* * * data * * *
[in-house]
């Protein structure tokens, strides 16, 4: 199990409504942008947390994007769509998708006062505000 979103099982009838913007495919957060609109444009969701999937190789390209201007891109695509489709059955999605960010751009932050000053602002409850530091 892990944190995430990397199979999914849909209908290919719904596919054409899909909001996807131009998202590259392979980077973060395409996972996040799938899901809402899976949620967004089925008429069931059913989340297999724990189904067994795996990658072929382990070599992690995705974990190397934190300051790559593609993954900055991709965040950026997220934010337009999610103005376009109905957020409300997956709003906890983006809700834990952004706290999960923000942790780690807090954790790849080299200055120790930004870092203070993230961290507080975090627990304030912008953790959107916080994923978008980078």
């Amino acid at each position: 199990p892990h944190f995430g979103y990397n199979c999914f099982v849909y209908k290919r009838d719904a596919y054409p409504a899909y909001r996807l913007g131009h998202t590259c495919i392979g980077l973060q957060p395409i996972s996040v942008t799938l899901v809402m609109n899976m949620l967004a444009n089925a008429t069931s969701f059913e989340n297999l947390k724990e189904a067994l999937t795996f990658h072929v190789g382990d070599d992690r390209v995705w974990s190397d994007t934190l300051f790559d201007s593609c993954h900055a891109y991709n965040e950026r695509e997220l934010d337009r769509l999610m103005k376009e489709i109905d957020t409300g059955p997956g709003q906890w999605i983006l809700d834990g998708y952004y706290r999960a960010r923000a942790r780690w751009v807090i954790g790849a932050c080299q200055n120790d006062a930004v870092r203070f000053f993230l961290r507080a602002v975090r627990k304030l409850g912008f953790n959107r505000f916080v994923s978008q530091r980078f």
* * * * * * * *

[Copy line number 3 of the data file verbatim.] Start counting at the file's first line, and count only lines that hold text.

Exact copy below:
């Amino acid at each position: 199990p892990h944190f995430g979103y990397n199979c999914f099982v849909y209908k290919r009838d719904a596919y054409p409504a899909y909001r996807l913007g131009h998202t590259c495919i392979g980077l973060q957060p395409i996972s996040v942008t799938l899901v809402m609109n899976m949620l967004a444009n089925a008429t069931s969701f059913e989340n297999l947390k724990e189904a067994l999937t795996f990658h072929v190789g382990d070599d992690r390209v995705w974990s190397d994007t934190l300051f790559d201007s593609c993954h900055a891109y991709n965040e950026r695509e997220l934010d337009r769509l999610m103005k376009e489709i109905d957020t409300g059955p997956g709003q906890w999605i983006l809700d834990g998708y952004y706290r999960a960010r923000a942790r780690w751009v807090i954790g790849a932050c080299q200055n120790d006062a930004v870092r203070f000053f993230l961290r507080a602002v975090r627990k304030l409850g912008f953790n959107r505000f916080v994923s978008q530091r980078f």